skip to primary navigationskip to content

Gibbon: The Decline and Fall of the Roman Empire: Language

Gibbon does not shy away from strong language to convey his judgement on his characters. The most striking example is his characterisation of the Roman emperors Claudius, Nero and Domitian as stupid, dissolute and timid; later he refers to the emperors as weak and vicious. Elsewhere he talks in disapproving terms of the Romans' avarice, which he terms "ignoble". This portrait of the Romans is rescued by the capable Roman generals, especially the "virtuous Agricola".

Gibbon often uses the language of slavery to emphasise the fate of the Britons: they submit to the "Roman yoke", they cannot avoid the "slavery of their country" and they have to "wear their chains", though Agricola hopes that conquering Ireland too will make things easier for the Britons. This use of the imagery of slavery would have struck the eighteenth century British very forcibly: they prided themselves on being a free people, often contrasting themselves with the slaves and serfs they saw in other countries, and popular patriotic songs like Thomas Arne's Rule, Britannia! written in 1740 or the verses of "God Save the King" stressed that Britons would never be slaves.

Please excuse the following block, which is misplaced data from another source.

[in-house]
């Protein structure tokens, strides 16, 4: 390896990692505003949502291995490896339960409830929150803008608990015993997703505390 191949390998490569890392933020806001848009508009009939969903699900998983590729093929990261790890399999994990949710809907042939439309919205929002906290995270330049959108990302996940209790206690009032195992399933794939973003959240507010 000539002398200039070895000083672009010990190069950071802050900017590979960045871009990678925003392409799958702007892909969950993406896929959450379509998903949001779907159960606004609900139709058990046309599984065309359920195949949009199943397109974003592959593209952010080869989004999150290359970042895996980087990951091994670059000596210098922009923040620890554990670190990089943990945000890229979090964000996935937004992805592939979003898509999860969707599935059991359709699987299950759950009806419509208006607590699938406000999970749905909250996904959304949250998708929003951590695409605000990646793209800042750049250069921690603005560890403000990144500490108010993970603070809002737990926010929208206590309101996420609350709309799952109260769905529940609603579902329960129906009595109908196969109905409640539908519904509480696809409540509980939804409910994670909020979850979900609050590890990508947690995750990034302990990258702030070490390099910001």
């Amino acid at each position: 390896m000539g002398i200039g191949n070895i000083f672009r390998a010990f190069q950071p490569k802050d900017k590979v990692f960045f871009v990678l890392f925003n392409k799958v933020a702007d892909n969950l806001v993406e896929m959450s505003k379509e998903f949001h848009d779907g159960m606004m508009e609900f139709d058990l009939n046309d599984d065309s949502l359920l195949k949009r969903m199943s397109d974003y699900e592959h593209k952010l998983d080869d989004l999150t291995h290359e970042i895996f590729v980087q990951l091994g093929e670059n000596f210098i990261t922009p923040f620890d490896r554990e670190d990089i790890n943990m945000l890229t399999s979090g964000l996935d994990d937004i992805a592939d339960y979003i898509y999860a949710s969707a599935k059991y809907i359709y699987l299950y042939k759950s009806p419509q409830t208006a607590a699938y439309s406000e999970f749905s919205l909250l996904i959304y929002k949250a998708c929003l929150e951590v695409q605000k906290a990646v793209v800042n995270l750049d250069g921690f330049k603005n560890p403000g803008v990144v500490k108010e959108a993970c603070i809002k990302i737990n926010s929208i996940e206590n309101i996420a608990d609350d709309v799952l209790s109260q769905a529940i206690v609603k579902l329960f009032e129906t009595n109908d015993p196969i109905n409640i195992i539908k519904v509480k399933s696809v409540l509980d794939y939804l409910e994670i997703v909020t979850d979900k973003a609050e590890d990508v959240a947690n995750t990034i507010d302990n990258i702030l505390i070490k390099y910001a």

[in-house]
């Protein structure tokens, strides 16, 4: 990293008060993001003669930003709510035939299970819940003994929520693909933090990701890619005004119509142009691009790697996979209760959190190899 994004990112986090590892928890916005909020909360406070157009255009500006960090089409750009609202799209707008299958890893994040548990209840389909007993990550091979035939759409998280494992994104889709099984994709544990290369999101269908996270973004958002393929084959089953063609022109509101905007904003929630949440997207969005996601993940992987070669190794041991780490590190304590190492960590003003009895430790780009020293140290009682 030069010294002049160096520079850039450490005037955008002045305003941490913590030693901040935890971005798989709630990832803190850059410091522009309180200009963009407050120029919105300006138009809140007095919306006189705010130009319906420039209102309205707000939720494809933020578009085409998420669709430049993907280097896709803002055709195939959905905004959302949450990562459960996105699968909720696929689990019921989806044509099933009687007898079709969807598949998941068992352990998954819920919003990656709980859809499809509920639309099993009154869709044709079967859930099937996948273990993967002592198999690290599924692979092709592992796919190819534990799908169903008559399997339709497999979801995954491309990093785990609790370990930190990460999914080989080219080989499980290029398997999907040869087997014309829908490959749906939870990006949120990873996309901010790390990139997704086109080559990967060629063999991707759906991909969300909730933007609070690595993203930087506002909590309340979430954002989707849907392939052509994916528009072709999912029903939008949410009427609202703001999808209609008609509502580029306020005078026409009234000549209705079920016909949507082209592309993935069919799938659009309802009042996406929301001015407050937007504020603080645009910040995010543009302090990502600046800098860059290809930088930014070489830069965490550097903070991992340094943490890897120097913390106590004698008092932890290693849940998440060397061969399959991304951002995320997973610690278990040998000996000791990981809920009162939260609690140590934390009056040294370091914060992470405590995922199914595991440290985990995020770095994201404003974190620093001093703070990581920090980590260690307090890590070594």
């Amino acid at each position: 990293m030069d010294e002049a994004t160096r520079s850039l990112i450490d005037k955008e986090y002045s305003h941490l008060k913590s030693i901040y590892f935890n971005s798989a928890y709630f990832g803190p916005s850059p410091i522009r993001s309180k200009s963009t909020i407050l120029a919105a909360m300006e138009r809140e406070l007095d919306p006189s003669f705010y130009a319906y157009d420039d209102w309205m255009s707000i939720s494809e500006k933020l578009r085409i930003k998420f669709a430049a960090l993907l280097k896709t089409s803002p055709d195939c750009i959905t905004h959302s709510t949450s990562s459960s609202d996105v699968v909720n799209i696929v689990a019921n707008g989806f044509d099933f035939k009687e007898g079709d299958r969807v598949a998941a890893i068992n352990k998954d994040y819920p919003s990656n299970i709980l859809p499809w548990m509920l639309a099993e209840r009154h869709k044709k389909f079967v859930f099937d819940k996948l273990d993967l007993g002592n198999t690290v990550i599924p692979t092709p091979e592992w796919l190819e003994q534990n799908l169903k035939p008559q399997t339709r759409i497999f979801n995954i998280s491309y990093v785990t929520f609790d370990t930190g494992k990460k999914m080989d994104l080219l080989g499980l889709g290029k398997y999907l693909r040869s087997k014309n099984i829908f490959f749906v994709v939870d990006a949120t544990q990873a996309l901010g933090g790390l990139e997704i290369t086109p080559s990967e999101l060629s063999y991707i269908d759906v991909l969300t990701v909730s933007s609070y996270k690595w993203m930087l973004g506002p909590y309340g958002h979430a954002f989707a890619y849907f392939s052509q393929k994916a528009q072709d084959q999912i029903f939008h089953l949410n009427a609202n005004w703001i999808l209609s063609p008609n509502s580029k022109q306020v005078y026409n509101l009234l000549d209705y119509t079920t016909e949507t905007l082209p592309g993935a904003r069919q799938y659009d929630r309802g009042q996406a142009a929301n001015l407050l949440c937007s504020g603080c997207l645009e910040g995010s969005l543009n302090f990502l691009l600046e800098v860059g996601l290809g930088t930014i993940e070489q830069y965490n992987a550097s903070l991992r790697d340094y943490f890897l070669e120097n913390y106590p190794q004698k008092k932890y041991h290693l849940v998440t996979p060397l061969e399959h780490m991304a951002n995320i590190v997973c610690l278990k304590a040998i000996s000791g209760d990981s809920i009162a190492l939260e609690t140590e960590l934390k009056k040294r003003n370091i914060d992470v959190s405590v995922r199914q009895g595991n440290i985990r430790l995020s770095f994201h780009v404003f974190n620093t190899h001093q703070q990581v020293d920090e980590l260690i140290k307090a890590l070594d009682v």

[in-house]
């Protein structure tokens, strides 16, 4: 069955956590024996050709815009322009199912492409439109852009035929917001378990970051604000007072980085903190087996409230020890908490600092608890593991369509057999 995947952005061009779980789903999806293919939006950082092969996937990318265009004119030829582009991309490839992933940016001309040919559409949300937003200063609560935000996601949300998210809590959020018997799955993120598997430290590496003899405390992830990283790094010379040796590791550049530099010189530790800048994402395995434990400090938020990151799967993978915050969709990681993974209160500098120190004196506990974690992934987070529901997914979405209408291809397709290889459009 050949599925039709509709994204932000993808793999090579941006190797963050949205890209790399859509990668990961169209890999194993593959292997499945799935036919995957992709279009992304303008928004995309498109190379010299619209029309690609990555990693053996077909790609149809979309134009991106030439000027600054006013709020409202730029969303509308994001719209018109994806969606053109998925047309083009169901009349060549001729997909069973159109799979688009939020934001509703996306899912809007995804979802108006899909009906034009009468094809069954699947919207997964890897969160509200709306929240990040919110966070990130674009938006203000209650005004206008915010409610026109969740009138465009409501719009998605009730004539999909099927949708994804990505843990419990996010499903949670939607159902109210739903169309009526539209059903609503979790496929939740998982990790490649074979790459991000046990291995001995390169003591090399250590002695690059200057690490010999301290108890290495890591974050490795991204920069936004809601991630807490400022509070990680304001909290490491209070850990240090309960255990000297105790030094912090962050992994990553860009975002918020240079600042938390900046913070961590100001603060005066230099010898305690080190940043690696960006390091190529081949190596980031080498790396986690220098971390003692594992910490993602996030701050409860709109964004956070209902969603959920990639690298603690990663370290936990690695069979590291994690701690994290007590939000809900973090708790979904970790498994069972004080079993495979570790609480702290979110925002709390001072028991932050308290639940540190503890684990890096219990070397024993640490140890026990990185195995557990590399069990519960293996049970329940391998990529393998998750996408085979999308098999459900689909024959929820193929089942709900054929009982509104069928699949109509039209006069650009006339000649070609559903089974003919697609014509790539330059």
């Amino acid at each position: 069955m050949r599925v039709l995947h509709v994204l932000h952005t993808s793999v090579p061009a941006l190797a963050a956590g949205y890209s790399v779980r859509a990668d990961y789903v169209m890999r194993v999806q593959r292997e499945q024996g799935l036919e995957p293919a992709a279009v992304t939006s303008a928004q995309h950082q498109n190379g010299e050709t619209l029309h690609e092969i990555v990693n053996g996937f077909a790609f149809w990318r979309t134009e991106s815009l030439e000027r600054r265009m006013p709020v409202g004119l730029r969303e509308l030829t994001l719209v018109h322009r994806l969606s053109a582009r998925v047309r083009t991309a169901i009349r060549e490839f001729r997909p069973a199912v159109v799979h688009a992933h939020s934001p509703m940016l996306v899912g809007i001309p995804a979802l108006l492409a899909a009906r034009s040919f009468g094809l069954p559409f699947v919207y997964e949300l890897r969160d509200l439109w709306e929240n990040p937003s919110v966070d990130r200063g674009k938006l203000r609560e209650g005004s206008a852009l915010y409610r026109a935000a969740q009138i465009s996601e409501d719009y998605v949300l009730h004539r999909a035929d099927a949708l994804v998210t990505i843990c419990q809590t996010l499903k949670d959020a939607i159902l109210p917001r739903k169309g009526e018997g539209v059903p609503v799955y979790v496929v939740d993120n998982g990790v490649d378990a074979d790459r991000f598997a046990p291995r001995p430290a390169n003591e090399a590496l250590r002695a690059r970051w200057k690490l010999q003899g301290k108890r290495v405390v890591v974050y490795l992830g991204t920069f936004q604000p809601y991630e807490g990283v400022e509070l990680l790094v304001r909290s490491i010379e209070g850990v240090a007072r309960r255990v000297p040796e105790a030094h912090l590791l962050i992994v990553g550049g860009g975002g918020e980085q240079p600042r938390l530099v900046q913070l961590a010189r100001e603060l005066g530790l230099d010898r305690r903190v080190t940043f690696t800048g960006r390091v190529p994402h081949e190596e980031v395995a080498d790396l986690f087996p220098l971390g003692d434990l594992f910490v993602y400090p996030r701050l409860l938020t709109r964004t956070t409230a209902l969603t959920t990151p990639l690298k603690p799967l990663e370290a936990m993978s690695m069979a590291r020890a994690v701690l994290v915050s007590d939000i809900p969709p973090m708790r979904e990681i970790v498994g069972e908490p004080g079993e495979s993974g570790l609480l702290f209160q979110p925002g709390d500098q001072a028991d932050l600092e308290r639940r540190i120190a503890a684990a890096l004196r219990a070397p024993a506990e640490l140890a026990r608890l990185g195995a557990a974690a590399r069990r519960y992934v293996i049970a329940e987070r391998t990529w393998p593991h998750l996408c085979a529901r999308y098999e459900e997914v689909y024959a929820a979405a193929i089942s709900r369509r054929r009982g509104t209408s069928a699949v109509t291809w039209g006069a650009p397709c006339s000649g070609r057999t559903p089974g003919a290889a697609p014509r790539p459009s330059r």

<< Commentary :: Sources >>